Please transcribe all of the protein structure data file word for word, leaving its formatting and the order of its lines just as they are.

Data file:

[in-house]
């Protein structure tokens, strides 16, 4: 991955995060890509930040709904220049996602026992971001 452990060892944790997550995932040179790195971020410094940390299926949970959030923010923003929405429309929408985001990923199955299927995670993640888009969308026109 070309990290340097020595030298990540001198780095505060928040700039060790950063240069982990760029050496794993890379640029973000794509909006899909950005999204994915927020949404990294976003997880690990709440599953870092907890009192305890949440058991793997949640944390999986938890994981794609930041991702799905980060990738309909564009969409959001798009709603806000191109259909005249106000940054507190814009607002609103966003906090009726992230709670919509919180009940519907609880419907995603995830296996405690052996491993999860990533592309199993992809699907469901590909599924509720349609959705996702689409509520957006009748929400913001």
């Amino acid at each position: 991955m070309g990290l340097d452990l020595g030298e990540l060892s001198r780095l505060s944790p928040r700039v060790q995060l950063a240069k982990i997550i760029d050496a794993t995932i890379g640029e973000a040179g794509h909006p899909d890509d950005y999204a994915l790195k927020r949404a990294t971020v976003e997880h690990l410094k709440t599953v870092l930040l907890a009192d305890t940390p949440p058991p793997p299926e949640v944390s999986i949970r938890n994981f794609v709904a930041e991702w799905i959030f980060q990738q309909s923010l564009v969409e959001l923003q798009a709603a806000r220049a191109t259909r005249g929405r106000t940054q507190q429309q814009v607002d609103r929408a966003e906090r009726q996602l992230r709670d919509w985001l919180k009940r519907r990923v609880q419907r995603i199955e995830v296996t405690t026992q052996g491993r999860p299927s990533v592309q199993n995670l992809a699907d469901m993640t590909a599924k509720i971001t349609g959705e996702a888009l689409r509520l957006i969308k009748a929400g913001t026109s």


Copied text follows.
[in-house]
């Protein structure tokens, strides 16, 4: 991955995060890509930040709904220049996602026992971001 452990060892944790997550995932040179790195971020410094940390299926949970959030923010923003929405429309929408985001990923199955299927995670993640888009969308026109 070309990290340097020595030298990540001198780095505060928040700039060790950063240069982990760029050496794993890379640029973000794509909006899909950005999204994915927020949404990294976003997880690990709440599953870092907890009192305890949440058991793997949640944390999986938890994981794609930041991702799905980060990738309909564009969409959001798009709603806000191109259909005249106000940054507190814009607002609103966003906090009726992230709670919509919180009940519907609880419907995603995830296996405690052996491993999860990533592309199993992809699907469901590909599924509720349609959705996702689409509520957006009748929400913001």
């Amino acid at each position: 991955m070309g990290l340097d452990l020595g030298e990540l060892s001198r780095l505060s944790p928040r700039v060790q995060l950063a240069k982990i997550i760029d050496a794993t995932i890379g640029e973000a040179g794509h909006p899909d890509d950005y999204a994915l790195k927020r949404a990294t971020v976003e997880h690990l410094k709440t599953v870092l930040l907890a009192d305890t940390p949440p058991p793997p299926e949640v944390s999986i949970r938890n994981f794609v709904a930041e991702w799905i959030f980060q990738q309909s923010l564009v969409e959001l923003q798009a709603a806000r220049a191109t259909r005249g929405r106000t940054q507190q429309q814009v607002d609103r929408a966003e906090r009726q996602l992230r709670d919509w985001l919180k009940r519907r990923v609880q419907r995603i199955e995830v296996t405690t026992q052996g491993r999860p299927s990533v592309q199993n995670l992809a699907d469901m993640t590909a599924k509720i971001t349609g959705e996702a888009l689409r509520l957006i969308k009748a929400g913001t026109s």